- There is consensus that LAWS need to comply with international humanitarian law (IHL) and human rights law, and their development is already scrutinised through Article 36 on new weapons. Yet, some claim that existing provisions are not sufficient, supporting a ban on LAWS, or at least a moratorium on their deployment of LAWS, pending a decision on their prohibition.
- In the concluding report of the GGE, the group reaffirmed the applicability of IHL, the responsibility of states during the deployment of LAWS in armed conflict, the importance of innovation in civilian research, and the need to keep potential military applications under review. The GGE will continue to meet on this topic in 2018.
DiploFoundation Policy Paper 7: November 2017
Digital diplomacy and the ICRC
By Alice Maillot
In this policy paper, Ms Alice Maillot discusses the potential of digital diplomacy for the International Committee of the Red Cross (ICRC). She looks at the changing nature of diplomacy, new developments in digital diplomacy, and how the ICRC can implement and adopt some of the current trends.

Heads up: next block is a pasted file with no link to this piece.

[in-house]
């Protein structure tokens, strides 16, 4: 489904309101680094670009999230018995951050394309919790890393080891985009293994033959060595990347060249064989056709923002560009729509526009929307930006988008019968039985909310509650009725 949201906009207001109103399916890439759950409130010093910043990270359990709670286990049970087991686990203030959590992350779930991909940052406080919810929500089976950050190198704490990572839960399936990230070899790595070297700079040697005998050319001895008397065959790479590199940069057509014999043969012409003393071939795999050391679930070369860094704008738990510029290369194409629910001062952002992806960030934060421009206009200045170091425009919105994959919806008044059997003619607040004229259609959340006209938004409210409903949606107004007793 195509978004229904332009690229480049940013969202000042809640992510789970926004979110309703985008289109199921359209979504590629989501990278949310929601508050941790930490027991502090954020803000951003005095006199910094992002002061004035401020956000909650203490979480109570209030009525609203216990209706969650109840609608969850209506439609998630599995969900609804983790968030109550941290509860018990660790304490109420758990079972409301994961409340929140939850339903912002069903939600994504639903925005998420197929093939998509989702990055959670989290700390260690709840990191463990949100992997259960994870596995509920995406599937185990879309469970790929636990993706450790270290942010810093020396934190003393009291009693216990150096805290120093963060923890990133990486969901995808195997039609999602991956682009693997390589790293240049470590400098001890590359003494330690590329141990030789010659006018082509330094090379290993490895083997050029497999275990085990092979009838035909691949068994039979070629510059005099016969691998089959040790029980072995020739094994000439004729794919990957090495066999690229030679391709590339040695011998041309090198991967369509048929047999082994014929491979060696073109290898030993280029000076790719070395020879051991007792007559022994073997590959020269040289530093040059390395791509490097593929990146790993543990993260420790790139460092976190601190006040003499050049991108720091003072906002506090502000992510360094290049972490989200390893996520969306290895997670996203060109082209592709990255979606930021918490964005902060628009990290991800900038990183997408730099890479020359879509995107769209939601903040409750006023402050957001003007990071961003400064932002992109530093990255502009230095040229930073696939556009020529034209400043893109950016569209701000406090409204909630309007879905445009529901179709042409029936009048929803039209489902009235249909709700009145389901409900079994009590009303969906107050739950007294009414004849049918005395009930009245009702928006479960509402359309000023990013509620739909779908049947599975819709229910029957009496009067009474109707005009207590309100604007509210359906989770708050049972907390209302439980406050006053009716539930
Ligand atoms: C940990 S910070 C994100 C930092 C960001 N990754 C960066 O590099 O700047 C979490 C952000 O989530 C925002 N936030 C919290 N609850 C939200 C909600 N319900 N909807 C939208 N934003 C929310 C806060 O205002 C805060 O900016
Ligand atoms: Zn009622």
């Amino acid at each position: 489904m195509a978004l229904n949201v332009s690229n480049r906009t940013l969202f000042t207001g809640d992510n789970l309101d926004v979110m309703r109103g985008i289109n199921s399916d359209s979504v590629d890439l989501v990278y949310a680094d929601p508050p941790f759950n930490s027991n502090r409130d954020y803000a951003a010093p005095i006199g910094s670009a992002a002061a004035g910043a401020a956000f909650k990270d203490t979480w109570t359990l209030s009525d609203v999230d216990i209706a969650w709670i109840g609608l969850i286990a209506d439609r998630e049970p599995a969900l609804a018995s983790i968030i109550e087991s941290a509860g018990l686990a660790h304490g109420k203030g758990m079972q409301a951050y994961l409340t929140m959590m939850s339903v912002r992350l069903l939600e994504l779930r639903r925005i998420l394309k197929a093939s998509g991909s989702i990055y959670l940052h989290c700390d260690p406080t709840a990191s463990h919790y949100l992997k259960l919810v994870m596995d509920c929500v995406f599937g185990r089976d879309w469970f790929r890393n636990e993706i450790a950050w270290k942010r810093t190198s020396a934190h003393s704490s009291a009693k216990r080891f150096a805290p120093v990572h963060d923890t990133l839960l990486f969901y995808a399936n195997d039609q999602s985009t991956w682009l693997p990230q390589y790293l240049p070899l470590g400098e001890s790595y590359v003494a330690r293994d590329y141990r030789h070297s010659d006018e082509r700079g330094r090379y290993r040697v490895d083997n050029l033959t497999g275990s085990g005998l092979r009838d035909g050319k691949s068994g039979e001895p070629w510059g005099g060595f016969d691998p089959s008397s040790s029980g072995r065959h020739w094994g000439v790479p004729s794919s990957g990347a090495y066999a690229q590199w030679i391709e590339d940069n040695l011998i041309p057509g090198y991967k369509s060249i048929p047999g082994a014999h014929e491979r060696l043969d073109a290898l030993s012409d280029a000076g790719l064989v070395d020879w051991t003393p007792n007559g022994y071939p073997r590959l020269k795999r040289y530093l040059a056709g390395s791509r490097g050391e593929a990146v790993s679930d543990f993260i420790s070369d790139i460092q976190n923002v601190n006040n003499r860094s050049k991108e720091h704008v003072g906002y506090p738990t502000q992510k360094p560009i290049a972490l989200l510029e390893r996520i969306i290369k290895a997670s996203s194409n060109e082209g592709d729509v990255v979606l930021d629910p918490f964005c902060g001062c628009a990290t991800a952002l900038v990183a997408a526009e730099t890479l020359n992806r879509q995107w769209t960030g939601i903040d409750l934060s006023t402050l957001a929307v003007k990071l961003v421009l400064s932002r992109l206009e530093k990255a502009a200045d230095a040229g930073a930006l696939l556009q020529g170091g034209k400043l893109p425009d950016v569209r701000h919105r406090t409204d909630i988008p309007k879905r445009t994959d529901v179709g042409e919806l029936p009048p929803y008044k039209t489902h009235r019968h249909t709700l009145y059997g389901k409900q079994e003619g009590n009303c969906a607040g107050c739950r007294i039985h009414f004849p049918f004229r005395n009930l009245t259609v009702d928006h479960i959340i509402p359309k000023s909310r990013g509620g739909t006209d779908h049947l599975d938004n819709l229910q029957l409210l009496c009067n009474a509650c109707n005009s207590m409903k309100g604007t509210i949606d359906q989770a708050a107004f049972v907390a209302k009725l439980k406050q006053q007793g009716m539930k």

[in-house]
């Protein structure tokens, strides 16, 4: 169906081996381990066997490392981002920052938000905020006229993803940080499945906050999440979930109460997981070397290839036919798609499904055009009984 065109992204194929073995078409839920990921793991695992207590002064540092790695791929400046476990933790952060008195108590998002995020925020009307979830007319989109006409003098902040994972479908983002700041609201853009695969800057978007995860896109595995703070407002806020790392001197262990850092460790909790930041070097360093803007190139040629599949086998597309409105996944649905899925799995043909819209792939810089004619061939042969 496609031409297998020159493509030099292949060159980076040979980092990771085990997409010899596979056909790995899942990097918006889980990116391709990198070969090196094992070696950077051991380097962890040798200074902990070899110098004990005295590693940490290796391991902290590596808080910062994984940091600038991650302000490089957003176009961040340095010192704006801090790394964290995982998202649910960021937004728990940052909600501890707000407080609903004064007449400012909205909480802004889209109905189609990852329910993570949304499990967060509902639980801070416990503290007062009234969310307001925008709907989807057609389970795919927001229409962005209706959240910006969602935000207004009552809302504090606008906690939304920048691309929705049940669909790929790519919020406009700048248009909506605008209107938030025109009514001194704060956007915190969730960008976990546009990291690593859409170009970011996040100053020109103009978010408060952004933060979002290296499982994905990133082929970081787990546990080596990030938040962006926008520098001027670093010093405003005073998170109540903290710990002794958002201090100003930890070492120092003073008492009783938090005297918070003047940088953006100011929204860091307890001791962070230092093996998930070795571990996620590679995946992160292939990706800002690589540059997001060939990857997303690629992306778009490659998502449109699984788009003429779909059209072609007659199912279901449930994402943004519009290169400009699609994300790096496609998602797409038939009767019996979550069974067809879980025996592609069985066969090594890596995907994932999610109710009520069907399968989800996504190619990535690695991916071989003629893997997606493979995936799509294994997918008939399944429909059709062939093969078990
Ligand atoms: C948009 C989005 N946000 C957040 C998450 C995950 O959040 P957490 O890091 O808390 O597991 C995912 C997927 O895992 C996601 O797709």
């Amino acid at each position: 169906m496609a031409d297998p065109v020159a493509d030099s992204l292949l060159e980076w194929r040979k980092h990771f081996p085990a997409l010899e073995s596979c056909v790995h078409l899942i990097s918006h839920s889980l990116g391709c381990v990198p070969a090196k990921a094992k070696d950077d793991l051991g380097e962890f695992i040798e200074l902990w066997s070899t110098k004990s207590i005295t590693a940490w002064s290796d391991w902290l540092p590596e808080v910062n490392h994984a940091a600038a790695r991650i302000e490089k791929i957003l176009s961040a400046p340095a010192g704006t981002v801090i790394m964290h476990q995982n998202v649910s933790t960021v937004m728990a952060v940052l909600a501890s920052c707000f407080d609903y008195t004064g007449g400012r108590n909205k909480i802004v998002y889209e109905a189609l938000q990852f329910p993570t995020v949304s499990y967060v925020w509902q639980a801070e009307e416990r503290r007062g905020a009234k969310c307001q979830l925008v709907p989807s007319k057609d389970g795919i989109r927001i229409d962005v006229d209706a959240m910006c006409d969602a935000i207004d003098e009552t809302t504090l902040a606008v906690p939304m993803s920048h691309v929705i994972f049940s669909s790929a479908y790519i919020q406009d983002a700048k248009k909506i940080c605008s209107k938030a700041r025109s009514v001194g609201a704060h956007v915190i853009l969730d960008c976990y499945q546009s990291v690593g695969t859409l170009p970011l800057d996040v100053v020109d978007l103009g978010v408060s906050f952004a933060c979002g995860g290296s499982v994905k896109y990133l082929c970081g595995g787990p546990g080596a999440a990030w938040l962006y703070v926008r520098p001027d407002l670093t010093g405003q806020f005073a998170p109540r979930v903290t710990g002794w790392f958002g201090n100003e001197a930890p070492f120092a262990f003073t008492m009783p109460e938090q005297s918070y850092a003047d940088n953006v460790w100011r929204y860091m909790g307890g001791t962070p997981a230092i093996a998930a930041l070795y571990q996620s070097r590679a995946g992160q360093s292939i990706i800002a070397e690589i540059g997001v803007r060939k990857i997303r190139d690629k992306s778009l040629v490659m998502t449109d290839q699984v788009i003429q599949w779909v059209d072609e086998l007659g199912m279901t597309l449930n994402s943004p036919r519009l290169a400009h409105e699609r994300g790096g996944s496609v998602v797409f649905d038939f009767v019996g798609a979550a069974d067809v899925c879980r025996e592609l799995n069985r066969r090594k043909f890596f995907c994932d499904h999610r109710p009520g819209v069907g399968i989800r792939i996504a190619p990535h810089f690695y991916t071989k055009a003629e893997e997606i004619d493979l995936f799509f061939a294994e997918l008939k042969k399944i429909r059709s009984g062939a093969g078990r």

She finds that
- The main competitive advantages of the ICRC lie in its multidisciplinary approach and in its capability to combine policy expertise, politics, operational expertise, and strong power to disseminate humanitarian values and to influence the way it is perceived by its stakeholders.
- A comprehensive and well-defined digital diplomacy strategy can efficiently support the ICRC’s humanitarian diplomacy in a changing environment in which many of the ICRC’s stakeholders are well versed in using digital diplomacy.